Applicants must not be aging or lactating

If Sandra Rawline and Sashay Brown were to play a game of Workplace Sexism Top Trumps (my personal favourite Top Trumps pack)*, who would win?

Rawline scoops the points in the category of Sexism and Ageism overlap: she hit the headlines on both sides of the pond this week as the woman who was sacked because she wouldn’t dye her grey hair. After working for Capital Title, a real estate company, for 6 years, twice winning their annual outstanding employee award, she was abruptly sacked a week after refusing her boss’s request that she start wearing “younger, fancy suits” and dying over her grey hair. Rawline notes that she was replaced with a woman ten years younger than her and is now suing on the grounds of age discrimination. Yet she seems to have been dismissed not so much for being old as for looking old, an infinitely more heinous crime for a woman than a man, indicating the peculiarly gendered nature of ageism.

Brown, meanwhile, lost her job because of lactation. Actually. The American police officer returned to work in May after having her second baby. She was allowed to briefly spend time at a desk job, but was rushed back to patrolling the streets which, in Washington D.C., means wearing a bullet-proof-vest. This caused intense pain in her breasts and also threatened to damage the milk supply. Brown’s request to return to a desk-based post, backed by a department doctor, was turned down, forcing her to take unpaid leave in order to keep breastfeeding her child. Her employer made her post-maternity-leave return to work physically incompatible with the demands of motherhood: Brown clearly takes the Oldest Trick in the Book round.

Next up: Objectification. Rawline is an outright winner here. The request that she change her appearance came as Capital Title was due to move from the outskirts of Houston to an area closer to downtown, and she explains that the idea was for her to “upscale” her look to match the company’s new image. The proposed makeover  – for which, bizarrely, her boss even offered to do the dye job himself – places an experienced professional in the same category as a piece of outdated office furniture. Perhaps she should have asked what the colour scheme would be for the new premises and tinted her hair accordingly.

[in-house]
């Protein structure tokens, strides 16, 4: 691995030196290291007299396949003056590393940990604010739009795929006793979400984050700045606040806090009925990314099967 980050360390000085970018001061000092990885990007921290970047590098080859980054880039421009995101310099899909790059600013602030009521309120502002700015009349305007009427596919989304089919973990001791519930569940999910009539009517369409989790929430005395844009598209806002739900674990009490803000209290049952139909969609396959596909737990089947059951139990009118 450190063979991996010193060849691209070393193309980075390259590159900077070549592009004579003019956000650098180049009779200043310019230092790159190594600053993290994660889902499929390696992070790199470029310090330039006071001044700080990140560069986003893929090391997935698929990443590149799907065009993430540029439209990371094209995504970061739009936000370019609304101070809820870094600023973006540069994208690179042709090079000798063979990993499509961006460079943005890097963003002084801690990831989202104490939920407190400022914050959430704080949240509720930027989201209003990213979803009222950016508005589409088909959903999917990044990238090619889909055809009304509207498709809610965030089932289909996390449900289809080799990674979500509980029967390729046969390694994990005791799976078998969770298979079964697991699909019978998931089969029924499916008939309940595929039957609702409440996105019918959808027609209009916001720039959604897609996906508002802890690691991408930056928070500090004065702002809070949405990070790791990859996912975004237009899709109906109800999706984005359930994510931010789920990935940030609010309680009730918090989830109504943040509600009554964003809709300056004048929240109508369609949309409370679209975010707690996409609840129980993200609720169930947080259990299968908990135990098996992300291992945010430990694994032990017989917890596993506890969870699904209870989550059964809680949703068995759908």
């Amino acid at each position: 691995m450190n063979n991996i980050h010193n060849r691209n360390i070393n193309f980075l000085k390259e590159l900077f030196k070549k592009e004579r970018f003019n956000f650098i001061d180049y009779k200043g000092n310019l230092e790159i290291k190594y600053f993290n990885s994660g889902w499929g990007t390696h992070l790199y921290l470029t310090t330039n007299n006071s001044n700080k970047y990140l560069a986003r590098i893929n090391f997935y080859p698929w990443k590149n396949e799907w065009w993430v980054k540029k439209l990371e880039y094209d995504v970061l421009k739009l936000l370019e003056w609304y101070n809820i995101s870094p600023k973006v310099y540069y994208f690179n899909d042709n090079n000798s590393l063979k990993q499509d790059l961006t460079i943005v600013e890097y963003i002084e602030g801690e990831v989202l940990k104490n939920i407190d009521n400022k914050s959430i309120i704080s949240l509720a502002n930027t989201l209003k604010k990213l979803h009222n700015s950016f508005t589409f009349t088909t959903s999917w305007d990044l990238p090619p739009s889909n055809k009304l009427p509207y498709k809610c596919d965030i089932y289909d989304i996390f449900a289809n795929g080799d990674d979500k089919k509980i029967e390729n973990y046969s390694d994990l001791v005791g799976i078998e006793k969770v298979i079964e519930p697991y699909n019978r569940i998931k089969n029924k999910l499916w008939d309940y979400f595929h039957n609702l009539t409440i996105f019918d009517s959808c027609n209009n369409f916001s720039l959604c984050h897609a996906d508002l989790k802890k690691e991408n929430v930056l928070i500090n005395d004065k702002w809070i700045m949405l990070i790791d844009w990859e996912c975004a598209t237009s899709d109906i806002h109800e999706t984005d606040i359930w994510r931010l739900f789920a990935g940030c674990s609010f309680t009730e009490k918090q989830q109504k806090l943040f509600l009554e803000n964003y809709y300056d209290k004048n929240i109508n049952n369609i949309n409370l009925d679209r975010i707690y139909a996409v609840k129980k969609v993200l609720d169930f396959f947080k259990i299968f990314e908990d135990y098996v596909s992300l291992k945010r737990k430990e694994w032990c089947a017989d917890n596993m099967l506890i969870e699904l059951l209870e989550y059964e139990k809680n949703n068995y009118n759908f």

No-one could deny handing points to Brown in the Top Trumps category I like to call the Medicalisation of the Female Body. When Brown was denied access to appropriate work, she was told that should could take sick leave. Having no sick days left, she is now on unpaid leave and applying for disability benefit in the hope that she will be deemed to have a medical condition. The reality for the officer is that she has to try to find a way to support her family in the absence of her salary. What is exasperating is that she is, in fact, neither sick nor disabled (in this respect: clearly we don’t know if she has other disabilities). She is a healthy, breastfeeding mother, who has been forced through economic need to participate in the framework that pathologises pregnancy and motherhood. And that’s just icky.

Rawline takes the win in the Blatant Double Standards round. Her boss, Capital Title CEO Bill Shaddock, describes her discrimination claim as “preposterous”. That’s him, there, on the left: the one with the grey hair.

In the final, prestigious category of Misogynistic Bile in Comments Sections, the glory is all Brown’s. Wowza: there are some serious haters out there. From the recommendation that if a woman wants to have a baby, she do it “in her own time” to the person advising Brown to “stop complaining” and use formula, kindly assuring her “the kid won’t die either way”, I was taken aback by the level of disregard for hardworking women and their vulnerable children on show. There was also the one who equated breastfeeding in public to defecating in public : not even relevant to the story, but so bizarre that I thought it worth a mention.

A well-fought match, ladies: I think we have a draw.

* NB: not real Top Trumps. I know y’all were dying to go and purchase a pack.



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